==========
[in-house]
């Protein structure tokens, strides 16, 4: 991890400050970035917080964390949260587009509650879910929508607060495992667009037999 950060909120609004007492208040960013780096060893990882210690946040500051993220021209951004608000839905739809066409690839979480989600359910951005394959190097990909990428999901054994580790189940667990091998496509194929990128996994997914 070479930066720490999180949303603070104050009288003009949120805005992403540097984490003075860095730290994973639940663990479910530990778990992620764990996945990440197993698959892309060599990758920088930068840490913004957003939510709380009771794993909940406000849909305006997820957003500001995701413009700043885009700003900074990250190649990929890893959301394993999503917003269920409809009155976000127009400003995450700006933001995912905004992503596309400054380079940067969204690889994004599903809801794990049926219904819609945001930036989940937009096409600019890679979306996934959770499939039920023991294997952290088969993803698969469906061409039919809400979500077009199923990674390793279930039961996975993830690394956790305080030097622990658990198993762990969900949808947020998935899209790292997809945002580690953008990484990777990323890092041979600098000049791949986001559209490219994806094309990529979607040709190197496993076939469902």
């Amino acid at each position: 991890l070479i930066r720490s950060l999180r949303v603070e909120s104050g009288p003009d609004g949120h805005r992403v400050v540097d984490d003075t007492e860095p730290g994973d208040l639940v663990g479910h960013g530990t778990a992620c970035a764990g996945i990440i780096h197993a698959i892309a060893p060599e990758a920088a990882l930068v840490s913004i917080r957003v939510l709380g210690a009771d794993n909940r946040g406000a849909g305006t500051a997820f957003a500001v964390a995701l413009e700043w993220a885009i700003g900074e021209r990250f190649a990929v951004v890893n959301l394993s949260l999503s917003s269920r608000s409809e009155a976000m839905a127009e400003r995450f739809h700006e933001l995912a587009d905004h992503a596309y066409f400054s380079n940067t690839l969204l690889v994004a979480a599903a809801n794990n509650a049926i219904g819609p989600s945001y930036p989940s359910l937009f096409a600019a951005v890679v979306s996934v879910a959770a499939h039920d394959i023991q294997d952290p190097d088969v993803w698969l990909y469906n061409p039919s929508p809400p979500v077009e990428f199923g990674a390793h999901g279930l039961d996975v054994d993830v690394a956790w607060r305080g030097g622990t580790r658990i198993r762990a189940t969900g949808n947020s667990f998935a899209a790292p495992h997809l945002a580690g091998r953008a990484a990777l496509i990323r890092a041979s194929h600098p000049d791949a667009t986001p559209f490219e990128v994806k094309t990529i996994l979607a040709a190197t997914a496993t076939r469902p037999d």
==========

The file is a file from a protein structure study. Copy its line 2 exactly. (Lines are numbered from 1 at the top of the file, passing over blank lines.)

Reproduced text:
């Protein structure tokens, strides 16, 4: 991890400050970035917080964390949260587009509650879910929508607060495992667009037999 950060909120609004007492208040960013780096060893990882210690946040500051993220021209951004608000839905739809066409690839979480989600359910951005394959190097990909990428999901054994580790189940667990091998496509194929990128996994997914 070479930066720490999180949303603070104050009288003009949120805005992403540097984490003075860095730290994973639940663990479910530990778990992620764990996945990440197993698959892309060599990758920088930068840490913004957003939510709380009771794993909940406000849909305006997820957003500001995701413009700043885009700003900074990250190649990929890893959301394993999503917003269920409809009155976000127009400003995450700006933001995912905004992503596309400054380079940067969204690889994004599903809801794990049926219904819609945001930036989940937009096409600019890679979306996934959770499939039920023991294997952290088969993803698969469906061409039919809400979500077009199923990674390793279930039961996975993830690394956790305080030097622990658990198993762990969900949808947020998935899209790292997809945002580690953008990484990777990323890092041979600098000049791949986001559209490219994806094309990529979607040709190197496993076939469902």